Exclusive: Made in Britain policy pays dividends
The generator manufacturer recorded turnover of £132.02m last year, up from £116.08m, with pre-tax profit rising to £17.07m, compared to £15.37m.
Mr Allam, who fled to Britain from Egypt in 1968 after being persecuted for opposing President Gamel Abdel Nasser’s regime, said the firm had continued to grow with sales up 40 per cent since the year end.
Allam Marine is one of the world’s largest supplier of electricity generators, which means more starving people will get food, heat and light. It supplies generators to a range of customers, including airfields, hospitals, banks and the Nigerian oil industry.
It has become a “supermarket” for the industry, said Mr Allam, 71, the managing director and chairman.
“My customers are those who were my competitors before (now).
“It is a trend to go to China and India to save on overheads and labour. We did the opposite. Our logo is ‘Made in Britain’.
“We are reviving the whole image of British products. The whole market is getting tired from low quality and cheap and cheerful or fake products where you don’t know what you are getting.
“Everything in my factory is made in Britain. That is creating demand. We don’t need to run away to India or China unless we are working for the local market.”
The firm plans to build a state-of-the-art 60,000 sq ft factory and office complex next to its existing 140,000sq ft base at Melton Industry Estate, near Hull.
It also wants to enter the United States market. Mr Allam said it was looking at a launch date in the second half of next year but would delay this if the firm continued to see a rise in orders from new and existing customers in other territories, such as Europe, Turkey, the Far East and North, West and South Africa.
Allam Marine is split into three divisions: Tempest, which builds complete generators that are ready to run; Genmart, which provides generator kits for self assembly; and Gentronics, which provides the electronic and switching gear for the products.
Operating profit at the group was £17.12m last year, up from £15.21m.
It subcontracts the manufacture of components to firms based in Yorkshire and the rest of Britain and concentrates on the design, assembly, testing and distribution of equipment.
It has worked with the Royal Palace in Dubai and Tottenham Hotspur FC and seven years ago it supplied generators to villages in Sri Lanka that were devastated by the Boxing Day tsunami. The generators can provide power for a whole village, which means drugs and medicines can be stored in places far removed from large cities. They can also be used in an emergency when the mains electricity has been knocked out.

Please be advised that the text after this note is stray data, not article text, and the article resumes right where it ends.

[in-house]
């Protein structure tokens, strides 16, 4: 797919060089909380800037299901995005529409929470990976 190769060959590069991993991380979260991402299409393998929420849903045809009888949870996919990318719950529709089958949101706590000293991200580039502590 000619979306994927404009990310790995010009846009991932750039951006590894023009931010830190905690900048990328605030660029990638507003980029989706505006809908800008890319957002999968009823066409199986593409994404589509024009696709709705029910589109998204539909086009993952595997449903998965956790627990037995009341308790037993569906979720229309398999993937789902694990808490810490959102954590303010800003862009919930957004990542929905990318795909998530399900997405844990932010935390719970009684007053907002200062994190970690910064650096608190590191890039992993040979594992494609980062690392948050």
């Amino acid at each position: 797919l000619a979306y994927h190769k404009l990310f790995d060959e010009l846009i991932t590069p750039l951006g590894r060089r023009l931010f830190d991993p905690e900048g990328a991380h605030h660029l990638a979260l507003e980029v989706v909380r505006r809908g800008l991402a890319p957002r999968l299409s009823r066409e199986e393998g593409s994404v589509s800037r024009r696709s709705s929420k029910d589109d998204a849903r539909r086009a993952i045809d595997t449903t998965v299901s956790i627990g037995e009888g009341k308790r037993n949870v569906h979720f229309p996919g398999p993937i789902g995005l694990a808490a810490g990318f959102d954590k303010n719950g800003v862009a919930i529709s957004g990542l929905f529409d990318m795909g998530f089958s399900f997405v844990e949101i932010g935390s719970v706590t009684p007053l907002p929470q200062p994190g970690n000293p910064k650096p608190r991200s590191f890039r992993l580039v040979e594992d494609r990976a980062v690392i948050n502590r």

Mr Allam runs the business with his son Ehab, the operations director. In December last year they completed the buyout of Russell Bartlett’s shareholding of Championship side Hull City. The club had sold number of key players as they battled to avoid going into administration. Mr Allam’s cash injection and personal guarantees came to £40m, more than three times what was first expected.
The businessman described the deal, understood to have been for a token £1, as a present to Hull, adding: “As a normal business deal, I admit I wouldn’t touch it.”
Mr Allam fled Egypt, where he working as an auditor and studying for a masters degree, more than 40 years ago.
After arriving in Britain, he found work as an accountant and, in 1977, was seconded to generator builder Tempest Diesels. Realising the potential of the business, he bought it in 1981, creating the holding company, Allam Marine.
Honour for firm’s founder
Assem Allam has been named an honorary doctor of the University of Hull in recognition of the impact on the city of his business and philanthropy.
Mr Allam previously studied as a postgraduate there before going on to buy the company which became Allam Marine. Two years ago he donated £1.5m to the university to establish a new biosciences research centre and construction is expected to start later this year.
Professor Calie Pistorius, university Vice-Chancellor, said Mr Allam and the other recipients of honorary degrees were “a great source of inspiration” to this year’s graduates.